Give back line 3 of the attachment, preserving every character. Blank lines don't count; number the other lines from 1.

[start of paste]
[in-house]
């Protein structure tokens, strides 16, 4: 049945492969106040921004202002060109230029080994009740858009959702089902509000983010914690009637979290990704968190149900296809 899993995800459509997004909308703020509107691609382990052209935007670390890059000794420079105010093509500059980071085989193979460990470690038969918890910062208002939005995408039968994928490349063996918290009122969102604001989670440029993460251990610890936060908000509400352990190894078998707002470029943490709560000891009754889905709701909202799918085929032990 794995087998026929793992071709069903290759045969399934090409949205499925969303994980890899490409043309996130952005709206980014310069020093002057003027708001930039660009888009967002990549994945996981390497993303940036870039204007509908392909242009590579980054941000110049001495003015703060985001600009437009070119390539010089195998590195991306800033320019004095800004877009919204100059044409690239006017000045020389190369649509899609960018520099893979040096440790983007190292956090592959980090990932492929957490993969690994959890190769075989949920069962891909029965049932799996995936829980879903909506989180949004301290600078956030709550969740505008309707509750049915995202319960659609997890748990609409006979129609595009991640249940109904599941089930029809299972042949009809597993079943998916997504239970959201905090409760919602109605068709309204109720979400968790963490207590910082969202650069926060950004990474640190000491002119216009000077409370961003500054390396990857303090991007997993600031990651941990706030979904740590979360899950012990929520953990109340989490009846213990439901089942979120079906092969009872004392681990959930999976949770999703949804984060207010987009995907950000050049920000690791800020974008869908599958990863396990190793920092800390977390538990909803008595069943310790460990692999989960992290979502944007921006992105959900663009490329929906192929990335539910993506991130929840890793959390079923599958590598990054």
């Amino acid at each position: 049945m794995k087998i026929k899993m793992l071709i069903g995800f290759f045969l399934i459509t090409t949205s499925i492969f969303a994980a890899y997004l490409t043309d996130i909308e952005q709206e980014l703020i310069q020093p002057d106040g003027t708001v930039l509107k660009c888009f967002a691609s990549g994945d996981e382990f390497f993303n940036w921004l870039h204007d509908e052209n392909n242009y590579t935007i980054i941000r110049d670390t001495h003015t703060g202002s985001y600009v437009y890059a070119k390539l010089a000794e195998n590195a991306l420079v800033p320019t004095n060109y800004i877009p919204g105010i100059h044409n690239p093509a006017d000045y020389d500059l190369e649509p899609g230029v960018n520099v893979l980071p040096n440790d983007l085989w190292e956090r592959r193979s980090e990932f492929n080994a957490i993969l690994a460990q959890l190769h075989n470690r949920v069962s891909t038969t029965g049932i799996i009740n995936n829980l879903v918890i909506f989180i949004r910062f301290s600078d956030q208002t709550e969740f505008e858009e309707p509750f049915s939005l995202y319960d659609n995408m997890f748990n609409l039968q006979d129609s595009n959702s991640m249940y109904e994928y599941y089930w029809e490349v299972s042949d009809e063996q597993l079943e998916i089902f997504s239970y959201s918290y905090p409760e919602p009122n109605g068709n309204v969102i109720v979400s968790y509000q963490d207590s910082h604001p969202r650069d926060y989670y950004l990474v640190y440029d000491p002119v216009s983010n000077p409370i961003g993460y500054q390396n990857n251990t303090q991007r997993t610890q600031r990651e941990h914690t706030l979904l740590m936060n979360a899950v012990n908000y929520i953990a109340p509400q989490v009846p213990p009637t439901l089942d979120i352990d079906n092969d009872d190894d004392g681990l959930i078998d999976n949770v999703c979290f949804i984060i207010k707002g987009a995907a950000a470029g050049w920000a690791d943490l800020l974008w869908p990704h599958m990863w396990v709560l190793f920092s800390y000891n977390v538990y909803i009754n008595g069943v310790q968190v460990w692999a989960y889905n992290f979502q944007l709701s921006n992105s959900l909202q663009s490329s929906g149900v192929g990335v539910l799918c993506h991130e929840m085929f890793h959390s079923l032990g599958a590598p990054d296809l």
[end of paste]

């Amino acid at each position: 049945m794995k087998i026929k899993m793992l071709i069903g995800f290759f045969l399934i459509t090409t949205s499925i492969f969303a994980a890899y997004l490409t043309d996130i909308e952005q709206e980014l703020i310069q020093p002057d106040g003027t708001v930039l509107k660009c888009f967002a691609s990549g994945d996981e382990f390497f993303n940036w921004l870039h204007d509908e052209n392909n242009y590579t935007i980054i941000r110049d670390t001495h003015t703060g202002s985001y600009v437009y890059a070119k390539l010089a000794e195998n590195a991306l420079v800033p320019t004095n060109y800004i877009p919204g105010i100059h044409n690239p093509a006017d000045y020389d500059l190369e649509p899609g230029v960018n520099v893979l980071p040096n440790d983007l085989w190292e956090r592959r193979s980090e990932f492929n080994a957490i993969l690994a460990q959890l190769h075989n470690r949920v069962s891909t038969t029965g049932i799996i009740n995936n829980l879903v918890i909506f989180i949004r910062f301290s600078d956030q208002t709550e969740f505008e858009e309707p509750f049915s939005l995202y319960d659609n995408m997890f748990n609409l039968q006979d129609s595009n959702s991640m249940y109904e994928y599941y089930w029809e490349v299972s042949d009809e063996q597993l079943e998916i089902f997504s239970y959201s918290y905090p409760e919602p009122n109605g068709n309204v969102i109720v979400s968790y509000q963490d207590s910082h604001p969202r650069d926060y989670y950004l990474v640190y440029d000491p002119v216009s983010n000077p409370i961003g993460y500054q390396n990857n251990t303090q991007r997993t610890q600031r990651e941990h914690t706030l979904l740590m936060n979360a899950v012990n908000y929520i953990a109340p509400q989490v009846p213990p009637t439901l089942d979120i352990d079906n092969d009872d190894d004392g681990l959930i078998d999976n949770v999703c979290f949804i984060i207010k707002g987009a995907a950000a470029g050049w920000a690791d943490l800020l974008w869908p990704h599958m990863w396990v709560l190793f920092s800390y000891n977390v538990y909803i009754n008595g069943v310790q968190v460990w692999a989960y889905n992290f979502q944007l709701s921006n992105s959900l909202q663009s490329s929906g149900v192929g990335v539910l799918c993506h991130e929840m085929f890793h959390s079923l032990g599958a590598p990054d296809l």